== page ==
Facebook’s waning interest in podcasting is a disappointment for some in the growing industry because the scale of its platform offers a large potential audience, and with it, the possibility of more advertising revenue.
Facebook’s interest in podcasts is fading, barely a year after it began. Last April, during a hot market for audio, Facebook launched Live Audio Rooms, short-form stories called Soundbites and podcasts for US users. The company signed deals with creators and sponsored one of the industry’s biggest US conferences: Podcast Movement. Facebook product managers even appeared on the long-time industry program “New Media Show” to encourage podcasters to join the platform.
But nowadays, the company is emphasizing other initiatives in conversations with podcast partners, including events in the metaverse and online shopping, according to industry executives who work with the platform. They asked not to be identified because their discussions with Facebook haven’t been disclosed publicly.
Facebook’s waning interest in podcasting is a disappointment for some in the growing industry because the scale of its platform offers a large potential audience, and with it, the possibility of more advertising revenue. Instead, parent company Meta Platforms Inc. is turning its attention to the metaverse and short-video projects amid increasing competition and a precipitous drop in its stock price.
A spokesperson for Facebook said the company is still working on podcasts even as it’s accelerating work on priority features like Reels and Feed. The company is seeing good engagement for its audio products, according to the spokesperson, who declined to provide specifics.
Facebook’s move into audio, in some ways, felt inevitable. It did so during a moment of audio mania last year, when the live audio platform Clubhouse was valued at $4 billion and every tech company wanted to copy its product. Spotify Technology SA had a market value of more than $50 billion a year ago, double what it is now, and Amazon.com Inc. was signing major audio deals. So when Facebook said it was introducing audio experiences, no one was entirely surprised.
To break into the space, the company also explored starting a training program to bring creators onto the platform. Steph Colbourn, the founder and chief executive officer of Editaudio, said a group working with Facebook floated the idea of paying her to train 15 or so podcasters from diverse backgrounds on how to create their shows and use the platform, but it never followed through on the idea.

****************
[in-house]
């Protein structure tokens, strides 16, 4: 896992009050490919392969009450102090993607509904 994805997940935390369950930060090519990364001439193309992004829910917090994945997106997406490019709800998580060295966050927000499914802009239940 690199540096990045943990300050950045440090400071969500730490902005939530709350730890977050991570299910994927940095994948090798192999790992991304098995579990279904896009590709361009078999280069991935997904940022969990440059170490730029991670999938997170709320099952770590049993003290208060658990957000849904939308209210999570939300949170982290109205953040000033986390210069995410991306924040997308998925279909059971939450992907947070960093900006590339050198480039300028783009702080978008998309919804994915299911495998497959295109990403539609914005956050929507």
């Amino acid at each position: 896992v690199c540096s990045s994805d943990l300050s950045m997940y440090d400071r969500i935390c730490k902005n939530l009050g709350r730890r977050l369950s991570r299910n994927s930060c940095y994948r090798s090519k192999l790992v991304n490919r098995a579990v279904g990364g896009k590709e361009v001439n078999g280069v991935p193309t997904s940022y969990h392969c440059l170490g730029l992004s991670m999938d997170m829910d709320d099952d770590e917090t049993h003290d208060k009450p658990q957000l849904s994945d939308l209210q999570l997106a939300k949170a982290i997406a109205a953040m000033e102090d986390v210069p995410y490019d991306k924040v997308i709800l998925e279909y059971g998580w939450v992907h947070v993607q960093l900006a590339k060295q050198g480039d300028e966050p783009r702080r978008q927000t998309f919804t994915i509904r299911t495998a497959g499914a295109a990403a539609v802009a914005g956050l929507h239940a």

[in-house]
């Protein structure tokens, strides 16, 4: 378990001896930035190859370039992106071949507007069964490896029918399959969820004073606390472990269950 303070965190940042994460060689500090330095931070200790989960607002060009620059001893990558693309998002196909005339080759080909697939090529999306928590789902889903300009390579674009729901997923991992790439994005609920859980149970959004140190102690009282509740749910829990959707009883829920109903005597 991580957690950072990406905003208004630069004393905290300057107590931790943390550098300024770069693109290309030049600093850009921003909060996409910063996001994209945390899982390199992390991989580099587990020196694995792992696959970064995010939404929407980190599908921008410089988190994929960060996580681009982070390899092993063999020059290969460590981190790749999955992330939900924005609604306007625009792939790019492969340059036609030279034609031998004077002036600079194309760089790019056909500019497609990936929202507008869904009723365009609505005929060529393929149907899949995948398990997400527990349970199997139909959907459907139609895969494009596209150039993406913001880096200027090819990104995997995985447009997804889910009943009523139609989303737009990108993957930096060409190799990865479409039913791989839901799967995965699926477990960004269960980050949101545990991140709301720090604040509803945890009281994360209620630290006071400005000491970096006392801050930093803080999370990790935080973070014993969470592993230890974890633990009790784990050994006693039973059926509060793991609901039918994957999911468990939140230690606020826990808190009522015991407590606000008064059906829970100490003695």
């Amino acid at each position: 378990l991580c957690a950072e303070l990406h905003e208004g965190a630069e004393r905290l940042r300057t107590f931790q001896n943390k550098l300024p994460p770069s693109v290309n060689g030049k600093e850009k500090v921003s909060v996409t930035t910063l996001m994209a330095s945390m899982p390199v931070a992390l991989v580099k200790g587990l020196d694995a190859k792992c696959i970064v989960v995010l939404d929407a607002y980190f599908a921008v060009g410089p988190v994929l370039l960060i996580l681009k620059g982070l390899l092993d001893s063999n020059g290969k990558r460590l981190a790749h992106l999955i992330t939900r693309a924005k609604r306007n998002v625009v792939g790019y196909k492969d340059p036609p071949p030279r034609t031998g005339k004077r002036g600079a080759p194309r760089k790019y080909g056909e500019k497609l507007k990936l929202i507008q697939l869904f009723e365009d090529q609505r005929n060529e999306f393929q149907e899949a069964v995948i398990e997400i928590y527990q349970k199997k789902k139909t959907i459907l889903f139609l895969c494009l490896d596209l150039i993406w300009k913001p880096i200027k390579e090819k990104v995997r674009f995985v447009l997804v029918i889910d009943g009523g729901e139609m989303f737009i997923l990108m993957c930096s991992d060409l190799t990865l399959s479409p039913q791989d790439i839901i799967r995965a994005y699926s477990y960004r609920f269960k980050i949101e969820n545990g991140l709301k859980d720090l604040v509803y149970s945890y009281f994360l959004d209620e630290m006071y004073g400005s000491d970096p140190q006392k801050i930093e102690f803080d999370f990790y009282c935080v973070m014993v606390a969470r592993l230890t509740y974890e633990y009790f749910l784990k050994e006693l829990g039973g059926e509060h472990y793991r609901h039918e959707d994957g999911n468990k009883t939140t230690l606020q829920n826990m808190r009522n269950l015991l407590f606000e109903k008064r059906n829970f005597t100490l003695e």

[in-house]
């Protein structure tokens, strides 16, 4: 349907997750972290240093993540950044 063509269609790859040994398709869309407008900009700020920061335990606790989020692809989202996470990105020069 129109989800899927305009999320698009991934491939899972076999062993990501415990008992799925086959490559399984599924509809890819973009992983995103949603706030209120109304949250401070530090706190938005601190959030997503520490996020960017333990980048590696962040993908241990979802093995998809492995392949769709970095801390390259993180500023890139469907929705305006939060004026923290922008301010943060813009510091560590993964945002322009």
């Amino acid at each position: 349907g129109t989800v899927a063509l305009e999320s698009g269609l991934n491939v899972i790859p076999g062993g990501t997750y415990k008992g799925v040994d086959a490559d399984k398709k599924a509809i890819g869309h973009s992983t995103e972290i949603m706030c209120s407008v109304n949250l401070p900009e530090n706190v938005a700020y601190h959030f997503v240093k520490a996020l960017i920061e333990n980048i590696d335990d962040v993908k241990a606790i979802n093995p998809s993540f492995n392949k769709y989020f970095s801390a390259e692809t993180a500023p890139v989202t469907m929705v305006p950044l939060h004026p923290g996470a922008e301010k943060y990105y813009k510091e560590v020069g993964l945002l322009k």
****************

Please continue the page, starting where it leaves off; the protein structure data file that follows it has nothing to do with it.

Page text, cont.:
Then, after sponsoring Podcast Movement in August, Facebook didn’t sponsor the conference’s offshoot event in March and didn’t send a single person to attend, according to the event’s attendee list.
At the same time, some initial Live Audio Rooms partners are no longer hosting conversations, and their deals were not re-upped. Civil rights activist DeRay McKesson, for example, signed an initial six-show agreement, which he says went well. But his deal hasn’t been renewed.
In another sign of changing priorities, one prominent podcast product manager at Facebook, Irena Lam, appears to have transitioned to a music-oriented role, according to her LinkedIn page.
But even Facebook’s limited podcasting efforts have been a source of growth for some content providers. TYT Network, which produces political programming, said Facebook is its second-most-popular listening platform after Apple Podcasts. The network added podcast content to Facebook in September and since then, the platform has contributed “hundreds of thousands of additional monthly listens,” according to Chief Marketing Officer Praveen Singh. That’s double the audience TYT gets on Spotify, she said.